MOSCOW — Russia on Friday proposed extending a soon-to-expire nuclear arms treaty for one year without any changes, a move seen in Washington as a tactic to delay action on the treaty until after the American presidential election.

The offer came just two days after the Kremlin rejected as “nonsense” what the Trump administration hailed as a tentative deal to salvage the pact, the New Start treaty, the last remaining major arms control pact between the two biggest nuclear powers.

Russia’s president, Vladimir V. Putin, who had previously pushed hard for a five-year extension of the accord, made the surprise proposal during a videoconference with his Kremlin Security Council, saying it would be “extremely sad if the treaty ceased to exist.”

While boasting that “we clearly have new weapons systems that the American side does not have, at least not yet,” Mr. Putin cast his offer as a gesture of good will toward “all states of the world that are interested in maintaining strategic stability.” A one year-extension, he added, would allow for “meaningful negotiations” to continue up to and possibly beyond early February, when the current treaty expires.

It would also mean that Russia could well be negotiating with a new United States president less hostile to the terms of the original Obama-era treaty than President Trump has been.

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The offer drew a cool reception in Washington. Robert O’Brien, the president’s national security adviser, told a session of the Aspen Security Forum on Friday morning that the United States had proposed a one-year extension of New Start, with a one-year cap on adding to the stockpiled weapons of both nations. Stockpiled weapons are not mounted on missiles, bombers or submarines, and thus are not covered by the current treaty.

“We made a relatively straightforward proposal,” he said “We were hopeful we would get some traction,” he said, on the way to a “terrific, long-term arms control deal.”

“We’ll see if they get back to us,’‘ he said, but did not sound like he thought they would. “The Russians are waiting to see what happens,’‘ he said, referring to the election in 18 days.

Former Vice President Joseph R. Biden Jr., the Democratic nominee was involved in the negotiation of the original 2010 agreement and has indicated that, if elected, he would agree to a straightforward, five-year extension and work later to expand its scope.

Leonid Slutsky, head of the Russian legislature’s international affairs committee, said Mr. Putin’s proposal would remove pressure for a deal before the accord expires and disentangle arms talks from pre-election politics in the United States.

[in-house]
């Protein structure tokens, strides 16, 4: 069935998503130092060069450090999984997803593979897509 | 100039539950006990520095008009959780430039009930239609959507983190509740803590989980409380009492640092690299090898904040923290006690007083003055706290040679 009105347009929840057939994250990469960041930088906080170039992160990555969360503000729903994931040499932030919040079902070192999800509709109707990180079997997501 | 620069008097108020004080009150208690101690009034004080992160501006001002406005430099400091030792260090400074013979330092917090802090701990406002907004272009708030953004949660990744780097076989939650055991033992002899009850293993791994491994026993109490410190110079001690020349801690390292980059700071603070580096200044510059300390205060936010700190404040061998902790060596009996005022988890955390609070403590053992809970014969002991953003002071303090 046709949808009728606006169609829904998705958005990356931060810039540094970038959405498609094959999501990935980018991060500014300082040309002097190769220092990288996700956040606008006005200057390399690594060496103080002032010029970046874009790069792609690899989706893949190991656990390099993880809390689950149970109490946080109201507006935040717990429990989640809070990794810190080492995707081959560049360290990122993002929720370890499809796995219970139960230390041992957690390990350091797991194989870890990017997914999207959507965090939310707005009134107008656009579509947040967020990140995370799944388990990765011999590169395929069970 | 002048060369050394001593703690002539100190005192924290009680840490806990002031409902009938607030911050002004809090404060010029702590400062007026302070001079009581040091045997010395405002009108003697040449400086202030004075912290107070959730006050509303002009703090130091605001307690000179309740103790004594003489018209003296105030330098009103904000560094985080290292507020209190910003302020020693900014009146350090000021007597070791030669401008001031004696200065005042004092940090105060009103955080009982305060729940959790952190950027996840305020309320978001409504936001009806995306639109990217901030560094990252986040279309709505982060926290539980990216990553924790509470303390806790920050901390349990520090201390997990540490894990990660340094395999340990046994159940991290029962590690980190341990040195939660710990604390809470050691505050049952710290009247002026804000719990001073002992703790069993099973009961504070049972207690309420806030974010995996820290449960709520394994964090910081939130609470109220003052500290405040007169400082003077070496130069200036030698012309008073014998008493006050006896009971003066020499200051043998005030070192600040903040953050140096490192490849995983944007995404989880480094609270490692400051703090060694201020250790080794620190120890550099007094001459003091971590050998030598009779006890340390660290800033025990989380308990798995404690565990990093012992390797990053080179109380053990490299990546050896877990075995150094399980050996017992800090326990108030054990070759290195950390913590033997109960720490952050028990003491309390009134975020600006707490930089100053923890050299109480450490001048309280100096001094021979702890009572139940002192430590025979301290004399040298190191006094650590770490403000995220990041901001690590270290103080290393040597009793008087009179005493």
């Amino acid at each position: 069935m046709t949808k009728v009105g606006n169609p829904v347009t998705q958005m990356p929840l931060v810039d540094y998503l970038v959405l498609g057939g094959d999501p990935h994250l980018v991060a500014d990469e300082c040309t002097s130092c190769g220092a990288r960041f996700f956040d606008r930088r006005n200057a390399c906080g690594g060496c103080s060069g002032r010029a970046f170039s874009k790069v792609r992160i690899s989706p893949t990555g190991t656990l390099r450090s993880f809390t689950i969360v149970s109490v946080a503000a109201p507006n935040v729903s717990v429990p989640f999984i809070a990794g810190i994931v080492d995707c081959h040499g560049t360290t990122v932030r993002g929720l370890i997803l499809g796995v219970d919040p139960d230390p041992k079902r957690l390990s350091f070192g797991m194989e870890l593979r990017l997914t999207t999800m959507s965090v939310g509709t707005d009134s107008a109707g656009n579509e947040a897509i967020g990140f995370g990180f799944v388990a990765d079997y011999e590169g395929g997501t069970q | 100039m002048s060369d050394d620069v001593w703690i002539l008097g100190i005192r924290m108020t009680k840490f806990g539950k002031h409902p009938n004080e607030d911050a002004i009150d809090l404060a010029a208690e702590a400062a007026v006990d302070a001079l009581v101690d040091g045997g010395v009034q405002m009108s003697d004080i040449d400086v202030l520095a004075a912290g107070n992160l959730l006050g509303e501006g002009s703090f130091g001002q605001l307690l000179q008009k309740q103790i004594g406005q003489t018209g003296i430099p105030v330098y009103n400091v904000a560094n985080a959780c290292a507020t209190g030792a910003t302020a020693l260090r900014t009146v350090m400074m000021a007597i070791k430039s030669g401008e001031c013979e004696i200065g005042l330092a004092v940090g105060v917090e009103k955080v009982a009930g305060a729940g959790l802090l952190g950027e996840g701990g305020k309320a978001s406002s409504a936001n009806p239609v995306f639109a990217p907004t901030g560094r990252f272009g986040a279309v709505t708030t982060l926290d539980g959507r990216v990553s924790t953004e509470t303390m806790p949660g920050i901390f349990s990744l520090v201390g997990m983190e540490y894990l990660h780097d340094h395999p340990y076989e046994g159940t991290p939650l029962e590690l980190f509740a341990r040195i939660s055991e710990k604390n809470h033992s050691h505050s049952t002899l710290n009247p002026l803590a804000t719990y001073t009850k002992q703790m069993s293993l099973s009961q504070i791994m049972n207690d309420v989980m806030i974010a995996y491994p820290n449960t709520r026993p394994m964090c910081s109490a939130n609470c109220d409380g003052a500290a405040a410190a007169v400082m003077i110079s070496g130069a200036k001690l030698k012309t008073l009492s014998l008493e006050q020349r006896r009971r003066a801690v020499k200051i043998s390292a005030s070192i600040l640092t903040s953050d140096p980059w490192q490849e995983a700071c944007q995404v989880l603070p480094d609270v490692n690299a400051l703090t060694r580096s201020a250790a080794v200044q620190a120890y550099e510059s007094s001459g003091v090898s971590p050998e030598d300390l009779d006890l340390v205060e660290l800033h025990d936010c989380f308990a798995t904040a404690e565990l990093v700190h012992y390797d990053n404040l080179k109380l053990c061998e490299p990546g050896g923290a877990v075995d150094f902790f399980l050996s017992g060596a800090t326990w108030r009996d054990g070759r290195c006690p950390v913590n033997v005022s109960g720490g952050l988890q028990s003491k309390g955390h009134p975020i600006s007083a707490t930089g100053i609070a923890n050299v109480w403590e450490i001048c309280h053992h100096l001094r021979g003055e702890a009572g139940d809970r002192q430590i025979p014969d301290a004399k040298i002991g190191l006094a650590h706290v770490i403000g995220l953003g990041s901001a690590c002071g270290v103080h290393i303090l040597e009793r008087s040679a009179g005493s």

The Trump administration has balked at agreeing to a five-year extension without revisions, an option that would not require Senate approval. Mr. Trump has deemed that unacceptable because the treaty signed by President Obama did not cover all of Russia’s nuclear arms, or any of China’s.

China, however, has refused to join any revised version of New Start, arguing that its nuclear arsenal is tiny compared with those of the United States or Russia.

While eager to salvage New Start, Russia has shown little interest in giving President Trump a foreign policy victory ahead of a United States presidential election now less than three weeks away, indicating, perhaps, that it expects Mr. Biden to win. Senior Russian officials this week poured scorn on claims on Tuesday by Mr. Trump’s lead negotiator, Marshall Billingslea, of an “agreement in principle, at the highest levels of our two governments, to extend the treaty.”

Russia’s deputy foreign minister, Sergei A. Ryabkov, dismissed this as fantasy. “Washington is describing what is desired, not what is real,” Mr. Ryabkov, Russia’s chief negotiator, said in a statement.

Russia’s open mockery of the supposed deal, however, left Moscow looking churlish and risked compromising Mr. Putin’s longstanding efforts to present his country as deeply committed to arms control — in contrast to the United States, which has walked away from a number of accords in the past.

Mr. Putin’s proposal on Friday, said Dmitri Trenin, the director of the Carnegie Moscow Center and a veteran foreign policy analyst, suggested an attempt to correct any damage to Russia’s image from this week’s dispute, more than an offer with a real chance of being accepted.

“It is just a public relations shot in the direction of discussion in the United States,” Mr. Trenin said in a telephone interview. “It just returns the ball to the U.S. and not much more.”

David E. Sanger contributed reporting from Weston, Vt.


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